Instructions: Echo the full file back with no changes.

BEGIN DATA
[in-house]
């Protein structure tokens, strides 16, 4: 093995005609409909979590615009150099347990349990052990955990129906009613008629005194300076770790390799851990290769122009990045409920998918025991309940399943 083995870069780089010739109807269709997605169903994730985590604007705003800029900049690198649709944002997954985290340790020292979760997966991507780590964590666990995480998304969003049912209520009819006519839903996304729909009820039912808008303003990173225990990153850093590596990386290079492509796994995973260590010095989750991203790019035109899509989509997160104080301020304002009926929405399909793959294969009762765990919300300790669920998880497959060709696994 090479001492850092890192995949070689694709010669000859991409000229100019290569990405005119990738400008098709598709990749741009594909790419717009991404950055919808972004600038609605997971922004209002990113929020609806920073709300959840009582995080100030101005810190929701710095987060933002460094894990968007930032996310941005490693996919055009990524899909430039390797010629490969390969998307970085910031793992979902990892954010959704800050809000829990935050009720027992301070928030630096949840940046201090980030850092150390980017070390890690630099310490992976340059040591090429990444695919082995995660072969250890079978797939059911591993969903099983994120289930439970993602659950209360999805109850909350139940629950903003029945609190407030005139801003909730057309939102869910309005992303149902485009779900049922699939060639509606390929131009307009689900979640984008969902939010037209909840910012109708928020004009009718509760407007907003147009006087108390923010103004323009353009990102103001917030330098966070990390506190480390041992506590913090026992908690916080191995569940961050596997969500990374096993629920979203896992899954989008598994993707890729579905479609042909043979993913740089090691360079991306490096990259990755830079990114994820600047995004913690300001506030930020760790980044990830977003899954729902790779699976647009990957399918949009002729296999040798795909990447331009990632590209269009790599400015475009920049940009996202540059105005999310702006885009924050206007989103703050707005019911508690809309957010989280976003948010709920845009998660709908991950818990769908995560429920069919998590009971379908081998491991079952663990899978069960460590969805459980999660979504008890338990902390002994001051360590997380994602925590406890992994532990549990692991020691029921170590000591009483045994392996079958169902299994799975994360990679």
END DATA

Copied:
[in-house]
């Protein structure tokens, strides 16, 4: 093995005609409909979590615009150099347990349990052990955990129906009613008629005194300076770790390799851990290769122009990045409920998918025991309940399943 083995870069780089010739109807269709997605169903994730985590604007705003800029900049690198649709944002997954985290340790020292979760997966991507780590964590666990995480998304969003049912209520009819006519839903996304729909009820039912808008303003990173225990990153850093590596990386290079492509796994995973260590010095989750991203790019035109899509989509997160104080301020304002009926929405399909793959294969009762765990919300300790669920998880497959060709696994 090479001492850092890192995949070689694709010669000859991409000229100019290569990405005119990738400008098709598709990749741009594909790419717009991404950055919808972004600038609605997971922004209002990113929020609806920073709300959840009582995080100030101005810190929701710095987060933002460094894990968007930032996310941005490693996919055009990524899909430039390797010629490969390969998307970085910031793992979902990892954010959704800050809000829990935050009720027992301070928030630096949840940046201090980030850092150390980017070390890690630099310490992976340059040591090429990444695919082995995660072969250890079978797939059911591993969903099983994120289930439970993602659950209360999805109850909350139940629950903003029945609190407030005139801003909730057309939102869910309005992303149902485009779900049922699939060639509606390929131009307009689900979640984008969902939010037209909840910012109708928020004009009718509760407007907003147009006087108390923010103004323009353009990102103001917030330098966070990390506190480390041992506590913090026992908690916080191995569940961050596997969500990374096993629920979203896992899954989008598994993707890729579905479609042909043979993913740089090691360079991306490096990259990755830079990114994820600047995004913690300001506030930020760790980044990830977003899954729902790779699976647009990957399918949009002729296999040798795909990447331009990632590209269009790599400015475009920049940009996202540059105005999310702006885009924050206007989103703050707005019911508690809309957010989280976003948010709920845009998660709908991950818990769908995560429920069919998590009971379908081998491991079952663990899978069960460590969805459980999660979504008890338990902390002994001051360590997380994602925590406890992994532990549990692991020691029921170590000591009483045994392996079958169902299994799975994360990679």